The GOOD Guide to Relaxing, Part Two
Mike Tyson Stole A Ben and Jerry’s Ice Cream Bar At The U.S. Open Who’s going to fight Mike Tyson over five bucks?
1920's GPS Is Way More Intense Than Google Maps And you thought Waze’s impossible left turns were annoying
Brock Turner Is Being Released From Jail—3 Months After Sexual Assault Conviction They're calling it a reward for ‘good behavior’
Mysterious Transmissions From Deep Space Have Astronomers Speculating Some say it’s extraterrestrial life forms
What The Buck? Deer Wreaks Havoc At Triathlon Deer-dodging typically isn’t a standard part of triathlon competitions
The Radical History Of Messing With “The Star-Spangled Banner” In sports, Francis Scott Key’s song has always been a pliable political tool
Take a hot bath. The warmth from the water relaxes tense muscles, and a few drops of a calming essential oil (like jasmine or lavender) can help with the wind down. A bath one to two hours before bed temporarily raises the body temperature, which helps induce sleep.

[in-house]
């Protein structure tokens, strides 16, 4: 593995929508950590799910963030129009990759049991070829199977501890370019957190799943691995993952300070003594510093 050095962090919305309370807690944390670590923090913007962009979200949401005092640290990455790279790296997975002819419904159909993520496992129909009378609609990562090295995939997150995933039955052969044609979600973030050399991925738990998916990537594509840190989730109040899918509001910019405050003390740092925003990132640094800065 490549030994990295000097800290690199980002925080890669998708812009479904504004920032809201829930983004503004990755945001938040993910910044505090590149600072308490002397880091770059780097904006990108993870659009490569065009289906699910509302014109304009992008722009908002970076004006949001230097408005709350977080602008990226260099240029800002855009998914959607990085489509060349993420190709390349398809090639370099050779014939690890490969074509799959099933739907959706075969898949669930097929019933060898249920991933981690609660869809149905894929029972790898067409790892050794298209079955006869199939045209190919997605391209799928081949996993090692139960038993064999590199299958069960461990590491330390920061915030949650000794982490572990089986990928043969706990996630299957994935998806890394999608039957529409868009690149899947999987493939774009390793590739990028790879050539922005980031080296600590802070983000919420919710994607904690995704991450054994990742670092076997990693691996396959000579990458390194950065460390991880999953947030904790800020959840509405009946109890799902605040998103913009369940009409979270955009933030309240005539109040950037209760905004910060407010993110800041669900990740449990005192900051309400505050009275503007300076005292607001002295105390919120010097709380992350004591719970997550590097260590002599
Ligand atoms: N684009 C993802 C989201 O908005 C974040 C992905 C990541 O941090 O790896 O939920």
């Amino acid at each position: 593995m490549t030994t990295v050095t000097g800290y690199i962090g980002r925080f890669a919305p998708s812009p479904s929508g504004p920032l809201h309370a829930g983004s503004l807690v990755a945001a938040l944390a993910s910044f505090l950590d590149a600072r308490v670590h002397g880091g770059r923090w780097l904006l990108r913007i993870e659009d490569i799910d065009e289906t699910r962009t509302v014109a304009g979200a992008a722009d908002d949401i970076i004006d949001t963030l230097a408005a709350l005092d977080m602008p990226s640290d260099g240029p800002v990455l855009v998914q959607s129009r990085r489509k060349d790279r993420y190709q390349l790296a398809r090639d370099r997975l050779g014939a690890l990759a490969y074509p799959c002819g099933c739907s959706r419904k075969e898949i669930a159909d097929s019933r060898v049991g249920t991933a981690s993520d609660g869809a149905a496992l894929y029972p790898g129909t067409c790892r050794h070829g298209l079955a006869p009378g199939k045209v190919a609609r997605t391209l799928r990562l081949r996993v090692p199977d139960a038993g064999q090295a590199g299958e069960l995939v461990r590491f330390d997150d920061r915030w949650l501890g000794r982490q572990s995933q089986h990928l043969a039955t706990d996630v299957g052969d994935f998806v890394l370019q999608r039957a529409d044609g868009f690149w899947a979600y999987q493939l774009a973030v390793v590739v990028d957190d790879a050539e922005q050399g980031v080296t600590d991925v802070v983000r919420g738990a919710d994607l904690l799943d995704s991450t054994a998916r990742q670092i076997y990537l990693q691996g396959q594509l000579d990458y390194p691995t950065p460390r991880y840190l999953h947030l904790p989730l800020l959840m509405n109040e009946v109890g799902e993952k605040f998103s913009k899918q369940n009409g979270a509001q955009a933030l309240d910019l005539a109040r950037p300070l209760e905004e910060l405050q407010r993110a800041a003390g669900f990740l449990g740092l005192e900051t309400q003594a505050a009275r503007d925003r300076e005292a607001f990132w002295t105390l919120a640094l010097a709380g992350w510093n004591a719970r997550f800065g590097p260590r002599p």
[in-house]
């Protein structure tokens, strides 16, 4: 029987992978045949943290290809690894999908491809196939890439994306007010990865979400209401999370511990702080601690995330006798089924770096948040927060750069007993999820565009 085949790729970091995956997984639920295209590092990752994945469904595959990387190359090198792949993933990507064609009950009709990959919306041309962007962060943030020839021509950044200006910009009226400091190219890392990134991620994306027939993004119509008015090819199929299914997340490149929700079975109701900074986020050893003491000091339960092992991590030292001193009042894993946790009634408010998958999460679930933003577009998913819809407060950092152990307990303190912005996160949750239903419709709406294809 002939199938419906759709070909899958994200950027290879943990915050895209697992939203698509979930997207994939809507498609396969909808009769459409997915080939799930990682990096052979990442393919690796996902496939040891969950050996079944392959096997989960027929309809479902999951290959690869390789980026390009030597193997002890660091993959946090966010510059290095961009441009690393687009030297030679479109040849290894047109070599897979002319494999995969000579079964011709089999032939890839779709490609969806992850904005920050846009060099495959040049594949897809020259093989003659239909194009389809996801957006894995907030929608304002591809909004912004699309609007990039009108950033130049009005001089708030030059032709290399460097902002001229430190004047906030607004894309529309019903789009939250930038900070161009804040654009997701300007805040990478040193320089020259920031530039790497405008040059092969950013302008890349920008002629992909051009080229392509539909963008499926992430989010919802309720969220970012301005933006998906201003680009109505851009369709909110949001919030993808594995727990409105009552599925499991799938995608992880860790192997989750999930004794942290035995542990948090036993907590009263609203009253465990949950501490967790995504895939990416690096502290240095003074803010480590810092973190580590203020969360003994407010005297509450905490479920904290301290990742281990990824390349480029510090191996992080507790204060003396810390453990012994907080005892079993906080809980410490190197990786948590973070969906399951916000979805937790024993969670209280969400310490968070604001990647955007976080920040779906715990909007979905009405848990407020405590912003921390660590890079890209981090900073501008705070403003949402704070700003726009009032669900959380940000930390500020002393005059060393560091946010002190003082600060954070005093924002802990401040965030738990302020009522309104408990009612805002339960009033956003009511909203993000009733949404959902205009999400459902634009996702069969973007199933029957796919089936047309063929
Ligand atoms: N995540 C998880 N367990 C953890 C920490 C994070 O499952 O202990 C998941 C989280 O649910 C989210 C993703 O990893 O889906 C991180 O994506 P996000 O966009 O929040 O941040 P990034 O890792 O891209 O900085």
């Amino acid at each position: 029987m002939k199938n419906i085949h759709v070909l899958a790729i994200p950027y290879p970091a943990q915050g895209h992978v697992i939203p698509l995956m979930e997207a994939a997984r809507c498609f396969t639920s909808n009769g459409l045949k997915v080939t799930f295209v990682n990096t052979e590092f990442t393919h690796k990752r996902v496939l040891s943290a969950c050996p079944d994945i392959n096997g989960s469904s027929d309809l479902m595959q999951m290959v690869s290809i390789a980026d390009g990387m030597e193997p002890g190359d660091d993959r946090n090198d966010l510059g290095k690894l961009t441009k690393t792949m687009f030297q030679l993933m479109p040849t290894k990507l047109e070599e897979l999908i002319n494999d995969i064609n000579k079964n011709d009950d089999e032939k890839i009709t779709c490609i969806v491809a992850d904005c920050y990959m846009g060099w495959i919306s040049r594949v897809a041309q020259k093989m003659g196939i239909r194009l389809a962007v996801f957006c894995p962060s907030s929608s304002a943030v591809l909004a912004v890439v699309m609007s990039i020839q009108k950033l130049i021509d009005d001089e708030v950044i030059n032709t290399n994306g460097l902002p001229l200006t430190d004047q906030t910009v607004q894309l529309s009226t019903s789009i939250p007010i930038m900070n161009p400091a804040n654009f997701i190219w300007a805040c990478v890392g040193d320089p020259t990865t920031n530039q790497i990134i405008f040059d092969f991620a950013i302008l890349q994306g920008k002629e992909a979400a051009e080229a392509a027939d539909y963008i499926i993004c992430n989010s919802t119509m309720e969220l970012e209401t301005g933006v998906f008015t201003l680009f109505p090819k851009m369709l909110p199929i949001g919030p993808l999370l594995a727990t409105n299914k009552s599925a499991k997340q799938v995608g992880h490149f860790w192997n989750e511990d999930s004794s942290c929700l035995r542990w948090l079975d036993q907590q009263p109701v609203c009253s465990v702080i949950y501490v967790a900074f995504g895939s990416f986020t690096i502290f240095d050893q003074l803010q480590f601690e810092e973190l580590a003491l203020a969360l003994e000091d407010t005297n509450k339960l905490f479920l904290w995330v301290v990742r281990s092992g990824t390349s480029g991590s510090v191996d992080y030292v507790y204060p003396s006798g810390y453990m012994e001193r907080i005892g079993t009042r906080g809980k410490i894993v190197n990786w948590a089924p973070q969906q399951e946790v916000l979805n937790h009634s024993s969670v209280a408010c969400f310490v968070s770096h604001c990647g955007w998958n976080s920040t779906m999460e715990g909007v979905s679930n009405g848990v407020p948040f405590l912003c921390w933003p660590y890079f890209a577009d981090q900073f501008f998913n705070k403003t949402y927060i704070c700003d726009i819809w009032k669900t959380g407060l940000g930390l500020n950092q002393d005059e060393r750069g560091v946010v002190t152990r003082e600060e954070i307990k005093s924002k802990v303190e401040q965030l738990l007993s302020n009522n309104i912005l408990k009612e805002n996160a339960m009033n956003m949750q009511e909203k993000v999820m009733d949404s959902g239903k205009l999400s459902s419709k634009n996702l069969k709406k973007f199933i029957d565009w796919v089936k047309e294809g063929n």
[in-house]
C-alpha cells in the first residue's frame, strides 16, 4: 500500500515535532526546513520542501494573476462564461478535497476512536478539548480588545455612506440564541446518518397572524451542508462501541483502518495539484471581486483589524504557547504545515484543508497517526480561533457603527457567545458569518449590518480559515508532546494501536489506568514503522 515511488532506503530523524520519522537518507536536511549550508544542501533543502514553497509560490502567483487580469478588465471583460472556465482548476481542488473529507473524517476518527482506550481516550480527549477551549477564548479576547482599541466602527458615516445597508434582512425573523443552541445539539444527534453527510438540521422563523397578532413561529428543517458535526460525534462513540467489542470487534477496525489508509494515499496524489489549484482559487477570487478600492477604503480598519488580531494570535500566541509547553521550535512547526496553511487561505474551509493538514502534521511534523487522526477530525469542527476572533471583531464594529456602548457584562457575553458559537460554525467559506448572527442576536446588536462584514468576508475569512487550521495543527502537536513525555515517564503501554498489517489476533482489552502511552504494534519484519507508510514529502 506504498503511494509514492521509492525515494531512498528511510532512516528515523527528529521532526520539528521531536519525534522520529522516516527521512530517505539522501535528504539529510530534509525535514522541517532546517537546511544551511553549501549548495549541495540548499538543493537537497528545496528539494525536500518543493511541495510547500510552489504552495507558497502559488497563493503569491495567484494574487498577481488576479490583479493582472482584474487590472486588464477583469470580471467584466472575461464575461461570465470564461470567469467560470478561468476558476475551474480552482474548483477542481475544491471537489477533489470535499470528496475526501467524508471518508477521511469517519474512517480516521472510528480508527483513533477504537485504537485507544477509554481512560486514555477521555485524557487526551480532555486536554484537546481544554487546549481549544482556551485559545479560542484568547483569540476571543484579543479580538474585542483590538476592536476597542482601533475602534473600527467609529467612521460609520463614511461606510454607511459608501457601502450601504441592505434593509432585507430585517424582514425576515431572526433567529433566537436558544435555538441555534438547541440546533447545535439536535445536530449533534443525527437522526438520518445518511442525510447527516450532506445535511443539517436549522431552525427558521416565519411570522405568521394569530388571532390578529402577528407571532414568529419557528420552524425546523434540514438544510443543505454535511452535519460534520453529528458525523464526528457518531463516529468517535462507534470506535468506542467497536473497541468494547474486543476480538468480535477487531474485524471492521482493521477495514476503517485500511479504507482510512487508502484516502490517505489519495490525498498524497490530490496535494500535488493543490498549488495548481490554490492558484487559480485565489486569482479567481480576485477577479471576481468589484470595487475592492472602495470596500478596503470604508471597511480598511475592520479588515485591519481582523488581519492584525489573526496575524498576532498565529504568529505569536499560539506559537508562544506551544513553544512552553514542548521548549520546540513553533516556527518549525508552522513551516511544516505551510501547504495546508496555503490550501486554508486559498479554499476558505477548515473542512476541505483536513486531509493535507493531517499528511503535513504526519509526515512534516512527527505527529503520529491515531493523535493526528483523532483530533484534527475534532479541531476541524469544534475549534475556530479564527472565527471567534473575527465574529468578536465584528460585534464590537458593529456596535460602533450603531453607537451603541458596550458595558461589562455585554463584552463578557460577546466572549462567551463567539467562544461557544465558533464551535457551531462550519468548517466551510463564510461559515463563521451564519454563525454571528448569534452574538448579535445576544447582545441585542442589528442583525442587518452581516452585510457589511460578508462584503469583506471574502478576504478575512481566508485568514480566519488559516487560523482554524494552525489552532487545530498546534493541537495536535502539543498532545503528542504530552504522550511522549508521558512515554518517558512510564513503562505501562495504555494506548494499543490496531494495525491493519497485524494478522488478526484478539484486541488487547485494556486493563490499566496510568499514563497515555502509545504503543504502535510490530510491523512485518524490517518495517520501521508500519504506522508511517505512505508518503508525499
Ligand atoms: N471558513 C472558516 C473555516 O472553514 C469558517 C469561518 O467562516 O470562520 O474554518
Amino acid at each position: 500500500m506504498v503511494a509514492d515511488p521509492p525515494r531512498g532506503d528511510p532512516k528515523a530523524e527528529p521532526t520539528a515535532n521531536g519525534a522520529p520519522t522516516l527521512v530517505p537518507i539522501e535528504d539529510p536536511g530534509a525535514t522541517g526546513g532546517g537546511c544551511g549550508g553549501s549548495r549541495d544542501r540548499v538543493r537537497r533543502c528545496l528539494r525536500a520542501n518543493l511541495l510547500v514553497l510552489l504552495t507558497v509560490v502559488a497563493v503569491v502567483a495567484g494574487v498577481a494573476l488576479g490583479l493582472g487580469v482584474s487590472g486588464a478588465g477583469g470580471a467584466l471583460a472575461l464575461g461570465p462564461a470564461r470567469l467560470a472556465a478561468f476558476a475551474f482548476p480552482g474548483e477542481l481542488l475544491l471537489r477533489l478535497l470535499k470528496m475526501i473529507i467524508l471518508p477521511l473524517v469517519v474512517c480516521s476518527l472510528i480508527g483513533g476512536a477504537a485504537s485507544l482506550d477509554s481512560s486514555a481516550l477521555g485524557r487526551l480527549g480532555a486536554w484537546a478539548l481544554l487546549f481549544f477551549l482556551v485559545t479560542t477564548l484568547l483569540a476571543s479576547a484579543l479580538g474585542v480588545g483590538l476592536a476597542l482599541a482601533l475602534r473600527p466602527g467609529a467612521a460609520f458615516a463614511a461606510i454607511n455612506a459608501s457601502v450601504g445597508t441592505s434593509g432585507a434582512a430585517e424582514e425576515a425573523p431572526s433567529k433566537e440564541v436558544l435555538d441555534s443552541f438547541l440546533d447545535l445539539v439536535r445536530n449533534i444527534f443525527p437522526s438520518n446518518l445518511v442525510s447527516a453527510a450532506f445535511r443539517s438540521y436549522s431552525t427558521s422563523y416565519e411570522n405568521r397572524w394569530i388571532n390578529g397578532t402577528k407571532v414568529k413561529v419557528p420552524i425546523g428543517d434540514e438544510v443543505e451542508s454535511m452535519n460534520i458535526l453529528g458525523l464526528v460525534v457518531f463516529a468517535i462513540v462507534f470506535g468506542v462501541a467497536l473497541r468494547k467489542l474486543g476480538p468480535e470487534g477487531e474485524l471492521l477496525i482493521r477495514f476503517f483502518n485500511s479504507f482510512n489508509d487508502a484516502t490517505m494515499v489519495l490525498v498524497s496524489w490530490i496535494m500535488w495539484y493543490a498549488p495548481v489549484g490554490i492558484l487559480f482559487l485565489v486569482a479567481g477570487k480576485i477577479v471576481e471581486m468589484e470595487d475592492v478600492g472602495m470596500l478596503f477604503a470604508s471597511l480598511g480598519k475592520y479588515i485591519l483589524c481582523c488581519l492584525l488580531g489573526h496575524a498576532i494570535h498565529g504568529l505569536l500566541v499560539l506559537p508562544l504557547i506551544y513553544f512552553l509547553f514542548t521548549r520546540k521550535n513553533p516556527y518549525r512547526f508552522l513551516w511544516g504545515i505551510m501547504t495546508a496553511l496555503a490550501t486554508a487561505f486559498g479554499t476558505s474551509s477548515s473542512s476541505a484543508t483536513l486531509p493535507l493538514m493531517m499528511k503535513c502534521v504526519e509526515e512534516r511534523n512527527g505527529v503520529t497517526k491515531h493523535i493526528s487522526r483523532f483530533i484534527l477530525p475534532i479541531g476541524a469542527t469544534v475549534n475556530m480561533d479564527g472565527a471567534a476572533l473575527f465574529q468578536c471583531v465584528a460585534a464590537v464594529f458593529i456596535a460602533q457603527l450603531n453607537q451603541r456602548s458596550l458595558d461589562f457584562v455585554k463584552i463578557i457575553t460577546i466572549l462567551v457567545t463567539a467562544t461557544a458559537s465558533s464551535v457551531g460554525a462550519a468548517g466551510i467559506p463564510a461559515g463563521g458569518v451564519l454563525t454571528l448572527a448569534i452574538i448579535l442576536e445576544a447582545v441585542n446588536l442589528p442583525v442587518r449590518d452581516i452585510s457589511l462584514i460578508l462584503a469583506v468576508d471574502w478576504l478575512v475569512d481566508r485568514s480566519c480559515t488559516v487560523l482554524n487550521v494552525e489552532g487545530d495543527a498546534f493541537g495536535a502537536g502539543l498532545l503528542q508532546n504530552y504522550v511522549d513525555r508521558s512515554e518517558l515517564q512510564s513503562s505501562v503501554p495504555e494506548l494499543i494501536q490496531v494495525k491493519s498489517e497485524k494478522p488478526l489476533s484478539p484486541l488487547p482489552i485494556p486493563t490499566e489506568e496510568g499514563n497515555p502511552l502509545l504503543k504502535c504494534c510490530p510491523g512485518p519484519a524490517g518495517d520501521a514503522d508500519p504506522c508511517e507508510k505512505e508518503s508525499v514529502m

Take a vacation. Trips needn’t be overly expensive or even that far, as long as you’re leaving your usual environment. Some physical distance can be the quickest way to get perspective on your life, while helping you to recharge your batteries. Vacations stave off burnout, making employees more productive and generally healthier year-round.
Take your lunch break. There is a reason workers have been given breaks during the day—they help us relax, and refresh and recharge our minds. Nonetheless many of us feel guilty about taking them. Buck the status quo and, instead of eating at your desk, take a quick walk to a nearby restaurant or head for a park. Lunch breaks have become so endangered in the post-recession world that one organization launched a weekly event called Take Back Your Lunch, and it’s catching on.
Do yoga. Yoga can have a measurable (and positive) impact on your sleep, your sex life, and on all other forms of exercise in which you engage, making it something of a wonder-practice for those who need to unwind.
Use visualization. Countless studies have shown that meditation has a powerful effect on battling stress, and visualization is one of the more fun ways of meditating. There are many possible approaches: You can picture a scene you find soothing or, even better, visualize positiveoutcomes for something that is stressing you out.
Have sex. Research shows that physical intimacy can help us heal faster, live longer, get fewer colds and, of course, beat off stress. This is all thanks to the exercise it provides, not to mention the feel-good hormones that flood the body—such as endorphins and the cuddle drug oxytocin—when you get it on.